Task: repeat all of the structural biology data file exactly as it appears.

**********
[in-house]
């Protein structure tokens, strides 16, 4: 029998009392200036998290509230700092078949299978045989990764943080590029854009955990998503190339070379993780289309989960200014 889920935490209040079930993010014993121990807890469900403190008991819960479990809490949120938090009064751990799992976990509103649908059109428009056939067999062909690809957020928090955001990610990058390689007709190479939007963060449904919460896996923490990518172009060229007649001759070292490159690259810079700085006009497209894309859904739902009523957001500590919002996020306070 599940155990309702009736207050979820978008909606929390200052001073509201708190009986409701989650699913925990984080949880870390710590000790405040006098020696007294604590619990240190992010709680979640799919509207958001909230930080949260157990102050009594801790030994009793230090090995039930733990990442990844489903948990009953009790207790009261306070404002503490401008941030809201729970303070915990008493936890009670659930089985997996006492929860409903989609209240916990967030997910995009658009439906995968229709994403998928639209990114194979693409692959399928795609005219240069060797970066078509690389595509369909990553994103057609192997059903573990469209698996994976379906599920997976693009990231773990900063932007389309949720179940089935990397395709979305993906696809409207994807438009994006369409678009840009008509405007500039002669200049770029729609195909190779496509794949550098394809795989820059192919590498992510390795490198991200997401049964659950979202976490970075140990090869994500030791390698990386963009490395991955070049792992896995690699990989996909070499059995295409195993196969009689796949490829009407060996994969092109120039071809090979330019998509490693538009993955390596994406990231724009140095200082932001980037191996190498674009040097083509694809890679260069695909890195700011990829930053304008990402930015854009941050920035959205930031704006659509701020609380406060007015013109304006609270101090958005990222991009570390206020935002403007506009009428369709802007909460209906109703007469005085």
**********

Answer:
[in-house]
């Protein structure tokens, strides 16, 4: 029998009392200036998290509230700092078949299978045989990764943080590029854009955990998503190339070379993780289309989960200014 889920935490209040079930993010014993121990807890469900403190008991819960479990809490949120938090009064751990799992976990509103649908059109428009056939067999062909690809957020928090955001990610990058390689007709190479939007963060449904919460896996923490990518172009060229007649001759070292490159690259810079700085006009497209894309859904739902009523957001500590919002996020306070 599940155990309702009736207050979820978008909606929390200052001073509201708190009986409701989650699913925990984080949880870390710590000790405040006098020696007294604590619990240190992010709680979640799919509207958001909230930080949260157990102050009594801790030994009793230090090995039930733990990442990844489903948990009953009790207790009261306070404002503490401008941030809201729970303070915990008493936890009670659930089985997996006492929860409903989609209240916990967030997910995009658009439906995968229709994403998928639209990114194979693409692959399928795609005219240069060797970066078509690389595509369909990553994103057609192997059903573990469209698996994976379906599920997976693009990231773990900063932007389309949720179940089935990397395709979305993906696809409207994807438009994006369409678009840009008509405007500039002669200049770029729609195909190779496509794949550098394809795989820059192919590498992510390795490198991200997401049964659950979202976490970075140990090869994500030791390698990386963009490395991955070049792992896995690699990989996909070499059995295409195993196969009689796949490829009407060996994969092109120039071809090979330019998509490693538009993955390596994406990231724009140095200082932001980037191996190498674009040097083509694809890679260069695909890195700011990829930053304008990402930015854009941050920035959205930031704006659509701020609380406060007015013109304006609270101090958005990222991009570390206020935002403007506009009428369709802007909460209906109703007469005085």